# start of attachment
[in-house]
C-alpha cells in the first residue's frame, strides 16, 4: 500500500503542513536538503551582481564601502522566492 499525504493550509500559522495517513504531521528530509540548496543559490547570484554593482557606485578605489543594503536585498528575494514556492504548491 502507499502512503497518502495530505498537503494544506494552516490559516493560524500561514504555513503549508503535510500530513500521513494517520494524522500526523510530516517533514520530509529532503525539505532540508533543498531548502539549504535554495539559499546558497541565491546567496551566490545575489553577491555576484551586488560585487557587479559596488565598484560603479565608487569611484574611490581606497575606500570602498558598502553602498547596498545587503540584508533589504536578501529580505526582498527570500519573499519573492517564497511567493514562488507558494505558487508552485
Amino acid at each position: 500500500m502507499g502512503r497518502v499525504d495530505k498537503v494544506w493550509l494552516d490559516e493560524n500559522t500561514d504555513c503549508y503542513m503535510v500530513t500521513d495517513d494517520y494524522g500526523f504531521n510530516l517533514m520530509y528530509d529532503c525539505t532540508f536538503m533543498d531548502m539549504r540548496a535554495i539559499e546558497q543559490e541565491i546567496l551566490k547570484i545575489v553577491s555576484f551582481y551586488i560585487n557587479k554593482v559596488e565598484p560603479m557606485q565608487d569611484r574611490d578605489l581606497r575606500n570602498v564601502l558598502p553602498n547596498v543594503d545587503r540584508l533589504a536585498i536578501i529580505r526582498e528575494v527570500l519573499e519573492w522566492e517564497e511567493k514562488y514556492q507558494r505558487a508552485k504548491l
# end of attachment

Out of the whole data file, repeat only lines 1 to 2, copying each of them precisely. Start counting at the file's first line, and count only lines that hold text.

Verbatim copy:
[in-house]
C-alpha cells in the first residue's frame, strides 16, 4: 500500500503542513536538503551582481564601502522566492 499525504493550509500559522495517513504531521528530509540548496543559490547570484554593482557606485578605489543594503536585498528575494514556492504548491 502507499502512503497518502495530505498537503494544506494552516490559516493560524500561514504555513503549508503535510500530513500521513494517520494524522500526523510530516517533514520530509529532503525539505532540508533543498531548502539549504535554495539559499546558497541565491546567496551566490545575489553577491555576484551586488560585487557587479559596488565598484560603479565608487569611484574611490581606497575606500570602498558598502553602498547596498545587503540584508533589504536578501529580505526582498527570500519573499519573492517564497511567493514562488507558494505558487508552485